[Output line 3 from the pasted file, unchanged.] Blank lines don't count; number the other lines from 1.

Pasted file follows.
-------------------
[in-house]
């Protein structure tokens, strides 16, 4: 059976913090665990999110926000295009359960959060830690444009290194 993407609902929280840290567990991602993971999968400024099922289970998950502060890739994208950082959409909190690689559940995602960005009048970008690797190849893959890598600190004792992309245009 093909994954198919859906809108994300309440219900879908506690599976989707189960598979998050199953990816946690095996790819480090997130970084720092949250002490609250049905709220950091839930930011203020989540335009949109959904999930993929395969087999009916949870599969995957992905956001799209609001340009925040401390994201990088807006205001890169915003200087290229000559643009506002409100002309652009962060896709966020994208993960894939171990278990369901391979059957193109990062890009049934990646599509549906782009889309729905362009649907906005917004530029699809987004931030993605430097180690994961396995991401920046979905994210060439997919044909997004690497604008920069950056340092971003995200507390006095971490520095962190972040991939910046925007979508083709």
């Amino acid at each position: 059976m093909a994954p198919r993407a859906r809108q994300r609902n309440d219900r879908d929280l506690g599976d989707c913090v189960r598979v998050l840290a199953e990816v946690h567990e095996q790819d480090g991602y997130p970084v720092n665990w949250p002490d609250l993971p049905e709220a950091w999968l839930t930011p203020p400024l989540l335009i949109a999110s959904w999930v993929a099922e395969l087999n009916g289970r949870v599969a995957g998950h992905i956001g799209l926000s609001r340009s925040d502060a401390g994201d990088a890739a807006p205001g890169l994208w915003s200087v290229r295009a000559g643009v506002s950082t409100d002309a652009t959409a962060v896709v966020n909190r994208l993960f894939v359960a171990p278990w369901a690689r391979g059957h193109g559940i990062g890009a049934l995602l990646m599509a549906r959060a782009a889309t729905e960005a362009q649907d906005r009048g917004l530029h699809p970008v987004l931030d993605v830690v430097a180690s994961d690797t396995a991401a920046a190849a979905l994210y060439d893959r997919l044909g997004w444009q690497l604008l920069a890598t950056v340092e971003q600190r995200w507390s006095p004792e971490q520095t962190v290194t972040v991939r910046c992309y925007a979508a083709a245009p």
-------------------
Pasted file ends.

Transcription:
């Amino acid at each position: 059976m093909a994954p198919r993407a859906r809108q994300r609902n309440d219900r879908d929280l506690g599976d989707c913090v189960r598979v998050l840290a199953e990816v946690h567990e095996q790819d480090g991602y997130p970084v720092n665990w949250p002490d609250l993971p049905e709220a950091w999968l839930t930011p203020p400024l989540l335009i949109a999110s959904w999930v993929a099922e395969l087999n009916g289970r949870v599969a995957g998950h992905i956001g799209l926000s609001r340009s925040d502060a401390g994201d990088a890739a807006p205001g890169l994208w915003s200087v290229r295009a000559g643009v506002s950082t409100d002309a652009t959409a962060v896709v966020n909190r994208l993960f894939v359960a171990p278990w369901a690689r391979g059957h193109g559940i990062g890009a049934l995602l990646m599509a549906r959060a782009a889309t729905e960005a362009q649907d906005r009048g917004l530029h699809p970008v987004l931030d993605v830690v430097a180690s994961d690797t396995a991401a920046a190849a979905l994210y060439d893959r997919l044909g997004w444009q690497l604008l920069a890598t950056v340092e971003q600190r995200w507390s006095p004792e971490q520095t962190v290194t972040v991939r910046c992309y925007a979508a083709a245009p």